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National Science Foundation

NSF 13-037

Dear Colleague Letter - SaTC EAGERs Enabling New Collaborations Between Computer and Social Scientists

NSF expects to fund a small number of Early Concept Grants for Exploratory Research (EAGERs) in the area supported by the Secure and Trustworthy Cyberspace (SaTC) program (see solicitation NSF 12-596: http://www.nsf.gov/funding/pgm_summ.jsp?pims_id=504709). EAGER is a funding mechanism for supporting exploratory work in its early stages on untested, but potentially transformative, research ideas or approaches. This work may be considered especially "high risk - high payoff" in the sense that it, for example, involves radically different approaches, applies new expertise, or engages novel disciplinary or interdisciplinary perspectives.

With this DCL we wish to alert you that we are particularly interested in using the EAGER mechanism to encourage novel interdisciplinary research resulting from new collaborations between one or more Computer and Information Science and Engineering (CISE) researchers and one or more Social, Behavioral and Economic Science (SBE) researchers. (Research teams with a history of collaborating together should instead submit directly to the SaTC solicitation.) The proposed research should fit both the Trustworthy Computing and the Social, Behavioral and Economic Sciences perspectives within the SaTC solicitation.

Below are some examples of the types of topics that computer and social and behavioral scientists could conceivably study together under such an EAGER project. This list is by no means intended to be complete, nor is it meant to suggest what topics are of interest to the NSF. Instead, it is meant to give some notion of the broad spectrum of possibilities for such research. The respective role of social and computer scientists under different topics may vary-from fully interdisciplinary involvement of both, which would be ideal, to varying degrees of mutual consultation and resource provision.

  • Incentive, communication, and profitability mechanisms of attackers.
  • Modeling and experimentation to identify the strengths and weaknesses of incentive mechanisms for enhancing security, particularly in realistic cyber-contexts.
  • Methods, including automated methods, for detecting deception or adverse intentions directly relevant to cyber-attacks.
  • Social network analysis and other methods of detecting malware propagation, for instance via social media.
  • Socio-technical solutions to reduce end-user risk exposure, such as crowdsourcing.
  • Research to ascertain the tradeoffs between security and privacy and how better mixtures of these could be found or negotiated.
  • Methods, including automated methods, to train, incentivize, or nudge end-users to improve their cybersecurity position.
  • The impact of norms and other factors on promoting good citizenship with respect to cyberspace.
  • End-user motivating factors that allow successful security evasion tactics and countermeasures.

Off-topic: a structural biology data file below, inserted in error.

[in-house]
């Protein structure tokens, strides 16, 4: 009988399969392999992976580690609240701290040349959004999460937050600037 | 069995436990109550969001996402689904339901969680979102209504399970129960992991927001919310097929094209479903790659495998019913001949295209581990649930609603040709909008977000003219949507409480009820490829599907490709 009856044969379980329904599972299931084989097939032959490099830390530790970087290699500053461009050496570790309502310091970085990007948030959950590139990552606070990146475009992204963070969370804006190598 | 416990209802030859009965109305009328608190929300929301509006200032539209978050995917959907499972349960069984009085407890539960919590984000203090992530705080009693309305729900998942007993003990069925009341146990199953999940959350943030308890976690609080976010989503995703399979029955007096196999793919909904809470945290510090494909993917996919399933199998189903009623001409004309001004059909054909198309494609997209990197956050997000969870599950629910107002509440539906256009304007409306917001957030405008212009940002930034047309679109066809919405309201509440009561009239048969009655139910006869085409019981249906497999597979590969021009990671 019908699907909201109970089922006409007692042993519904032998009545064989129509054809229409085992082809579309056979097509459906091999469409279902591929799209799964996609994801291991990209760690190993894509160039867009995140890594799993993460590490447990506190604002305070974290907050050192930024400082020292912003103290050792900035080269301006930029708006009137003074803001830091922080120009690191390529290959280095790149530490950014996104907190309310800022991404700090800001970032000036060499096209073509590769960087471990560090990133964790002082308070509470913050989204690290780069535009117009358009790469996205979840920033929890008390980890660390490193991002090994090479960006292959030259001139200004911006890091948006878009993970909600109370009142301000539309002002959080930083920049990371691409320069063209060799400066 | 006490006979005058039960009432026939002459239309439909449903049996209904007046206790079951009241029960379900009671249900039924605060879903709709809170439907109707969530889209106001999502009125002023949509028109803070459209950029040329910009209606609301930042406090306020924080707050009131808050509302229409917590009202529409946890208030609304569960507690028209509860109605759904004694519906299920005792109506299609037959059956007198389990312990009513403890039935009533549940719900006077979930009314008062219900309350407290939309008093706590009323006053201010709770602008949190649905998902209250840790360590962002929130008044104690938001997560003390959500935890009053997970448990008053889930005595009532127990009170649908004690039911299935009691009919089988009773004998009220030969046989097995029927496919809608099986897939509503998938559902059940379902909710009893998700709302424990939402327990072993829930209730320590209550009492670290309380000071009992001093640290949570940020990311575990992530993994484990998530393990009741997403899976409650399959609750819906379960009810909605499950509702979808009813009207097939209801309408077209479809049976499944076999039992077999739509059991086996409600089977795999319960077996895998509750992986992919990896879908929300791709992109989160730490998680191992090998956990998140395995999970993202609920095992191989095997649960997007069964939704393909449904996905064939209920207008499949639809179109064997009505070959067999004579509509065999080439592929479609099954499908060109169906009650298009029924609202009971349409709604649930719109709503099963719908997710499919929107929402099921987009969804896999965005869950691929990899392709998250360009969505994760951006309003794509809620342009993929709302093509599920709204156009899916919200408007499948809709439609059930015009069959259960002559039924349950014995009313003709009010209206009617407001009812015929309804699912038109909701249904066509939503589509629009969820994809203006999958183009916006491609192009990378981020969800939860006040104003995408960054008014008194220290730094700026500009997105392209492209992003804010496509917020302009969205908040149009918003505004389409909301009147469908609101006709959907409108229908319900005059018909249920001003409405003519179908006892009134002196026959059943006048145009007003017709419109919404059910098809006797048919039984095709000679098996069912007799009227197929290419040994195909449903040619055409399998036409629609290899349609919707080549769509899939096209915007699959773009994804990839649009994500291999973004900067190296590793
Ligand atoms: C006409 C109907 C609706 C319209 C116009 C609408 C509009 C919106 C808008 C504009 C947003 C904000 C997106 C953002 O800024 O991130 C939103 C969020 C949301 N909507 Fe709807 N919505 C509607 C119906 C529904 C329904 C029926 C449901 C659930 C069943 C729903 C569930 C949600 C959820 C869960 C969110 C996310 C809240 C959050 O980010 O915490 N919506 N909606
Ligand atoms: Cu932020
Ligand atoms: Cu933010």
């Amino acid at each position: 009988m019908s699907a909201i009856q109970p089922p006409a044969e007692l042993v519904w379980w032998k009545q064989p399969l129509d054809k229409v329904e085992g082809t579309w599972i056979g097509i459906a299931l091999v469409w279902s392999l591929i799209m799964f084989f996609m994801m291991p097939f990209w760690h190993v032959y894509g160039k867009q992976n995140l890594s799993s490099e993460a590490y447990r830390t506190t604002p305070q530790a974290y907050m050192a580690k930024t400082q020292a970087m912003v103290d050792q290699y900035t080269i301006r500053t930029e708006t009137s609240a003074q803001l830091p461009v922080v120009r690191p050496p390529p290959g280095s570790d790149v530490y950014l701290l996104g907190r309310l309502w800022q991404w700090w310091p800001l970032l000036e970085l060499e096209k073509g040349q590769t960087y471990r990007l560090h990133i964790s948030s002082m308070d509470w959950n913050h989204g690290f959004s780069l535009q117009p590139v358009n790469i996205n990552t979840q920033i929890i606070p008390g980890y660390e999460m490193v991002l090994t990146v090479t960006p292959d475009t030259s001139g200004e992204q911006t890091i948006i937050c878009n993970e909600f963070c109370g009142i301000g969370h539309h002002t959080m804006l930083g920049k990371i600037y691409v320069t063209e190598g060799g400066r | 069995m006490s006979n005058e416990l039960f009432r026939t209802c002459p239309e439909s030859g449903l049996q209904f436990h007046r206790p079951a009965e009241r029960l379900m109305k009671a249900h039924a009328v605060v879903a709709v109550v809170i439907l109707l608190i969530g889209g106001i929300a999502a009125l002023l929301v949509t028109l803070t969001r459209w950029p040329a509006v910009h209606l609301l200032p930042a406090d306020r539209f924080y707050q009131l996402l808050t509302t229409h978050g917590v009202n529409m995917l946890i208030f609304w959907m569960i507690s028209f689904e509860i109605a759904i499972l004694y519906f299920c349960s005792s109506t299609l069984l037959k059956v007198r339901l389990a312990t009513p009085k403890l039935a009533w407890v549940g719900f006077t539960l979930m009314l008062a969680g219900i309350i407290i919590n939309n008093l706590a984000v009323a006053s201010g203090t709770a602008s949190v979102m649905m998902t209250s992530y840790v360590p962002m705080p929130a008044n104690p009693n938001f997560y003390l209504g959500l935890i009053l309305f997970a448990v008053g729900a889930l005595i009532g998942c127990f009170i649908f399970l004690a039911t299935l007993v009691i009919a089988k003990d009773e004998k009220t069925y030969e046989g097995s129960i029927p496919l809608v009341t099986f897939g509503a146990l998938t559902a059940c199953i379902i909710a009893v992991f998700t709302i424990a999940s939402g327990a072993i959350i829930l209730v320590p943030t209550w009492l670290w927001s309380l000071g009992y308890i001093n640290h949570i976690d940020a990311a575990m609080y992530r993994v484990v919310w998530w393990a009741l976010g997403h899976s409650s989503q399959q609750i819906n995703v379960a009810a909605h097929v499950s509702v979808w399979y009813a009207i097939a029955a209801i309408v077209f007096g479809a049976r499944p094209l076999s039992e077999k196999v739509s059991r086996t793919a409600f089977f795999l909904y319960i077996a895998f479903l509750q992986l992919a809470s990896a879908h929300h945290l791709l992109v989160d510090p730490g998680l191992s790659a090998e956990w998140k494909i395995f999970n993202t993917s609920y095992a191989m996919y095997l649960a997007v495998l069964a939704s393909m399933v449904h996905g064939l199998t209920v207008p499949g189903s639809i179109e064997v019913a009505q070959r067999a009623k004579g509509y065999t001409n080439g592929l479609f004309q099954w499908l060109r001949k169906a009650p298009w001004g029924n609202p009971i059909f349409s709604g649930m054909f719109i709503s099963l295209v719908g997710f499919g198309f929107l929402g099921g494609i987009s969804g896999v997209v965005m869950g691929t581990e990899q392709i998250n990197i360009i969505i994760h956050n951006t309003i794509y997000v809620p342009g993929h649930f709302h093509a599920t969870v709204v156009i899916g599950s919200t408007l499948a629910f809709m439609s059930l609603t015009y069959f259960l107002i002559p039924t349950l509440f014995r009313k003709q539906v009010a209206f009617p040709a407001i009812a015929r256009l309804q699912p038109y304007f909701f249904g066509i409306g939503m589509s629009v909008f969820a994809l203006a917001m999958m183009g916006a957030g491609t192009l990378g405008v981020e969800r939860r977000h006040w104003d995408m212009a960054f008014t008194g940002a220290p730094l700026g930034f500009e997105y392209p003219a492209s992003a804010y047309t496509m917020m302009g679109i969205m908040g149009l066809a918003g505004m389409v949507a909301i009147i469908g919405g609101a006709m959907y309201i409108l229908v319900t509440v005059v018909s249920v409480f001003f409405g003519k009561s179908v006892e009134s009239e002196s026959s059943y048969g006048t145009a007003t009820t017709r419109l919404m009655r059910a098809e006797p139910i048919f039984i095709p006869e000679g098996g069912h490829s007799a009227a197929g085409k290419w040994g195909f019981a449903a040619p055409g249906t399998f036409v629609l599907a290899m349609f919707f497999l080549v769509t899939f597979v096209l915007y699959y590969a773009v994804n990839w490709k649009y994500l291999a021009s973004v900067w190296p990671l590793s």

• Cyber-security insurance: obstacles and solutions.
  • The privacy needs of end-users and organizations and how these constrain or do not constrain cybersecurity efforts.
  • Motivators and indicators of insider threat and countermeasures to such threat among end-users, user communities, national and international communities, and so forth.
  • Factors behind susceptibility of subpopulations to cybercrime-e.g., youth, the elderly-and countermeasures.
  • The impact of trust and institutional design on cybersecurity decisions.
  • Incentives and motivators for cybersecurity in firms and other organizations.
  • International norms, rules of engagement, and escalation dynamics of cyber-attacks and cyber-warfare.
  • Systemic and structural factors that promote or undermine a secure cyberspace.

The above topics could involve an array of social science fields, including, but not limited to: economics, sociology, psychology, political science, science of organization (organizational research/management science), communication research, education research, linguistics, and anthropology. The subfields that may be relevant are many, and can include such areas as behavioral economics, behavioral decision theory, behavioral game theory, game theory, political psychology, social network analysis and theory, social psychology, cognitive psychology, online communication research, and criminology.

Interested investigators must first discuss ideas with the cognizant SaTC program directors and, upon program director approval, may then submit an EAGER proposal in accordance with the NSF's Grant Proposal Guide II.D.2 (http://www.nsf.gov/pubs/policydocs/pappguide/nsf13001/gpg_2.jsp#IID2). Because of limited funding, PIs are encouraged to act as soon as possible. Proposals will be accepted through August 31, 2013. In addition, the proposal must indicate that the collaboration is new and should clarify how the proposed collaboration will take place.

For further information, please contact the cognizant SaTC program directors at satc@nsf.gov.

Sincerely,

Keith Marzullo
Division Director, CISE/CNS

Jeryl Mumpower
Division Director, SBE/SES

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